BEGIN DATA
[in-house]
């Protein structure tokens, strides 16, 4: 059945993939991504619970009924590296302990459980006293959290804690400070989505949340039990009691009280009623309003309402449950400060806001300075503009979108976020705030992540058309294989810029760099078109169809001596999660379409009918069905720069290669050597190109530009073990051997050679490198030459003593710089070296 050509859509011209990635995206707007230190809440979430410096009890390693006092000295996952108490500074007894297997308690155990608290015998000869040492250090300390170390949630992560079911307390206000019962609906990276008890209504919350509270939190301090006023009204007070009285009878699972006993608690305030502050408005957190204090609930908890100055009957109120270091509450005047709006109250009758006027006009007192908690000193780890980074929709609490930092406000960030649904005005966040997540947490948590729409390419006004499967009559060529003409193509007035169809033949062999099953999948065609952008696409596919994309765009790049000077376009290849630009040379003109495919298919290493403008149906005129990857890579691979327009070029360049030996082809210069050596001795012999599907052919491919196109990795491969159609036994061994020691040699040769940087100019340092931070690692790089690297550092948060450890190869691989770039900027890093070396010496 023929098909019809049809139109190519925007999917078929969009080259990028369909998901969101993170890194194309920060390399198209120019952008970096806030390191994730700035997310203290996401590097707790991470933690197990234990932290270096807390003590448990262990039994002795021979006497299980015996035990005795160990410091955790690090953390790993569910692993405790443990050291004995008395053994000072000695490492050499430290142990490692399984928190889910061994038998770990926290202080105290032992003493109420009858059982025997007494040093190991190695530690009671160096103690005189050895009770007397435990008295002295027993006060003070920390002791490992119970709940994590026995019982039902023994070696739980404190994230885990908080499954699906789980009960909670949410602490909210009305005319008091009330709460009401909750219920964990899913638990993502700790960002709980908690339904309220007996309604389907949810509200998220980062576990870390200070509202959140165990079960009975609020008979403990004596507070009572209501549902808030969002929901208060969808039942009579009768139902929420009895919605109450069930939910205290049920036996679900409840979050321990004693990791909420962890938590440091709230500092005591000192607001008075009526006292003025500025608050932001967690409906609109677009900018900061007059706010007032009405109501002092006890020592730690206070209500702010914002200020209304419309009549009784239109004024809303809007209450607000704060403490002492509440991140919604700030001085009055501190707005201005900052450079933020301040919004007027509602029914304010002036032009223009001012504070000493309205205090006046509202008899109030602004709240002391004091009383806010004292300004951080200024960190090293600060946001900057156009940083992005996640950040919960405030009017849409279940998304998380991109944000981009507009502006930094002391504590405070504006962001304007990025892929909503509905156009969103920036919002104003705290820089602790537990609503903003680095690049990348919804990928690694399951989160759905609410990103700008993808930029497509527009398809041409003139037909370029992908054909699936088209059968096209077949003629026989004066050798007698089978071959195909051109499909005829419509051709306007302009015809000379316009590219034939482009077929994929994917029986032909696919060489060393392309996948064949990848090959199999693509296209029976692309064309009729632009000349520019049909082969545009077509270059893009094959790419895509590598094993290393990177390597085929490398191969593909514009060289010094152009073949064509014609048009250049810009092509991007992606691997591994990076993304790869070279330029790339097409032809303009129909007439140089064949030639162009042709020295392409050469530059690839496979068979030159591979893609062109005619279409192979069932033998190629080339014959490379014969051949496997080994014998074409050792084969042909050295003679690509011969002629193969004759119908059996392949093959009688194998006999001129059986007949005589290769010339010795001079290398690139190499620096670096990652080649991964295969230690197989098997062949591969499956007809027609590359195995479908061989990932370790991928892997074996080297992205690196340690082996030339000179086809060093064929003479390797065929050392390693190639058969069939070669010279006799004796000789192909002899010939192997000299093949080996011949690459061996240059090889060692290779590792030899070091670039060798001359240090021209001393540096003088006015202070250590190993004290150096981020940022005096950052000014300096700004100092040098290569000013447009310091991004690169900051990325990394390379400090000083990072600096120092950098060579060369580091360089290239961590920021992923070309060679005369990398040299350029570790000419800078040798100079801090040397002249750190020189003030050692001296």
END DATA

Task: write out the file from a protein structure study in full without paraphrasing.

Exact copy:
[in-house]
């Protein structure tokens, strides 16, 4: 059945993939991504619970009924590296302990459980006293959290804690400070989505949340039990009691009280009623309003309402449950400060806001300075503009979108976020705030992540058309294989810029760099078109169809001596999660379409009918069905720069290669050597190109530009073990051997050679490198030459003593710089070296 050509859509011209990635995206707007230190809440979430410096009890390693006092000295996952108490500074007894297997308690155990608290015998000869040492250090300390170390949630992560079911307390206000019962609906990276008890209504919350509270939190301090006023009204007070009285009878699972006993608690305030502050408005957190204090609930908890100055009957109120270091509450005047709006109250009758006027006009007192908690000193780890980074929709609490930092406000960030649904005005966040997540947490948590729409390419006004499967009559060529003409193509007035169809033949062999099953999948065609952008696409596919994309765009790049000077376009290849630009040379003109495919298919290493403008149906005129990857890579691979327009070029360049030996082809210069050596001795012999599907052919491919196109990795491969159609036994061994020691040699040769940087100019340092931070690692790089690297550092948060450890190869691989770039900027890093070396010496 023929098909019809049809139109190519925007999917078929969009080259990028369909998901969101993170890194194309920060390399198209120019952008970096806030390191994730700035997310203290996401590097707790991470933690197990234990932290270096807390003590448990262990039994002795021979006497299980015996035990005795160990410091955790690090953390790993569910692993405790443990050291004995008395053994000072000695490492050499430290142990490692399984928190889910061994038998770990926290202080105290032992003493109420009858059982025997007494040093190991190695530690009671160096103690005189050895009770007397435990008295002295027993006060003070920390002791490992119970709940994590026995019982039902023994070696739980404190994230885990908080499954699906789980009960909670949410602490909210009305005319008091009330709460009401909750219920964990899913638990993502700790960002709980908690339904309220007996309604389907949810509200998220980062576990870390200070509202959140165990079960009975609020008979403990004596507070009572209501549902808030969002929901208060969808039942009579009768139902929420009895919605109450069930939910205290049920036996679900409840979050321990004693990791909420962890938590440091709230500092005591000192607001008075009526006292003025500025608050932001967690409906609109677009900018900061007059706010007032009405109501002092006890020592730690206070209500702010914002200020209304419309009549009784239109004024809303809007209450607000704060403490002492509440991140919604700030001085009055501190707005201005900052450079933020301040919004007027509602029914304010002036032009223009001012504070000493309205205090006046509202008899109030602004709240002391004091009383806010004292300004951080200024960190090293600060946001900057156009940083992005996640950040919960405030009017849409279940998304998380991109944000981009507009502006930094002391504590405070504006962001304007990025892929909503509905156009969103920036919002104003705290820089602790537990609503903003680095690049990348919804990928690694399951989160759905609410990103700008993808930029497509527009398809041409003139037909370029992908054909699936088209059968096209077949003629026989004066050798007698089978071959195909051109499909005829419509051709306007302009015809000379316009590219034939482009077929994929994917029986032909696919060489060393392309996948064949990848090959199999693509296209029976692309064309009729632009000349520019049909082969545009077509270059893009094959790419895509590598094993290393990177390597085929490398191969593909514009060289010094152009073949064509014609048009250049810009092509991007992606691997591994990076993304790869070279330029790339097409032809303009129909007439140089064949030639162009042709020295392409050469530059690839496979068979030159591979893609062109005619279409192979069932033998190629080339014959490379014969051949496997080994014998074409050792084969042909050295003679690509011969002629193969004759119908059996392949093959009688194998006999001129059986007949005589290769010339010795001079290398690139190499620096670096990652080649991964295969230690197989098997062949591969499956007809027609590359195995479908061989990932370790991928892997074996080297992205690196340690082996030339000179086809060093064929003479390797065929050392390693190639058969069939070669010279006799004796000789192909002899010939192997000299093949080996011949690459061996240059090889060692290779590792030899070091670039060798001359240090021209001393540096003088006015202070250590190993004290150096981020940022005096950052000014300096700004100092040098290569000013447009310091991004690169900051990325990394390379400090000083990072600096120092950098060579060369580091360089290239961590920021992923070309060679005369990398040299350029570790000419800078040798100079801090040397002249750190020189003030050692001296």